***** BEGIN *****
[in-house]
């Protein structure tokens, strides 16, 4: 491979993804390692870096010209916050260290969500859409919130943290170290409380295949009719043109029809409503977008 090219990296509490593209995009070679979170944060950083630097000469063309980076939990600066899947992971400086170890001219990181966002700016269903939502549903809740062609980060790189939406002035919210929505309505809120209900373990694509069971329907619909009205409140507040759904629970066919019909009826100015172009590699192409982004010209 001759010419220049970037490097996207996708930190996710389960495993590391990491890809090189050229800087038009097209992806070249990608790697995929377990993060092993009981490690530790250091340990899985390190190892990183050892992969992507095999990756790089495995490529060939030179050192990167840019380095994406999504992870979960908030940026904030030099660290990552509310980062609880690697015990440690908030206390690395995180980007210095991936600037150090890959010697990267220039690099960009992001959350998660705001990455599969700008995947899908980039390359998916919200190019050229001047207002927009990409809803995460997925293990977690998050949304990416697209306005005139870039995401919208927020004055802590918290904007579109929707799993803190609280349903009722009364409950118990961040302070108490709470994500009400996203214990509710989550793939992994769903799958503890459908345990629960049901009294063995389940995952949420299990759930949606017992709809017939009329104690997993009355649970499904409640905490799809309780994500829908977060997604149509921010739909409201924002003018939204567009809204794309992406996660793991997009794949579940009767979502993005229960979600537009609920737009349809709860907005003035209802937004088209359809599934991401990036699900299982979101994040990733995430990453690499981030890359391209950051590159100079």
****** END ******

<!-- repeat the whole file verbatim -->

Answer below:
[in-house]
């Protein structure tokens, strides 16, 4: 491979993804390692870096010209916050260290969500859409919130943290170290409380295949009719043109029809409503977008 090219990296509490593209995009070679979170944060950083630097000469063309980076939990600066899947992971400086170890001219990181966002700016269903939502549903809740062609980060790189939406002035919210929505309505809120209900373990694509069971329907619909009205409140507040759904629970066919019909009826100015172009590699192409982004010209 001759010419220049970037490097996207996708930190996710389960495993590391990491890809090189050229800087038009097209992806070249990608790697995929377990993060092993009981490690530790250091340990899985390190190892990183050892992969992507095999990756790089495995490529060939030179050192990167840019380095994406999504992870979960908030940026904030030099660290990552509310980062609880690697015990440690908030206390690395995180980007210095991936600037150090890959010697990267220039690099960009992001959350998660705001990455599969700008995947899908980039390359998916919200190019050229001047207002927009990409809803995460997925293990977690998050949304990416697209306005005139870039995401919208927020004055802590918290904007579109929707799993803190609280349903009722009364409950118990961040302070108490709470994500009400996203214990509710989550793939992994769903799958503890459908345990629960049901009294063995389940995952949420299990759930949606017992709809017939009329104690997993009355649970499904409640905490799809309780994500829908977060997604149509921010739909409201924002003018939204567009809204794309992406996660793991997009794949579940009767979502993005229960979600537009609920737009349809709860907005003035209802937004088209359809599934991401990036699900299982979101994040990733995430990453690499981030890359391209950051590159100079």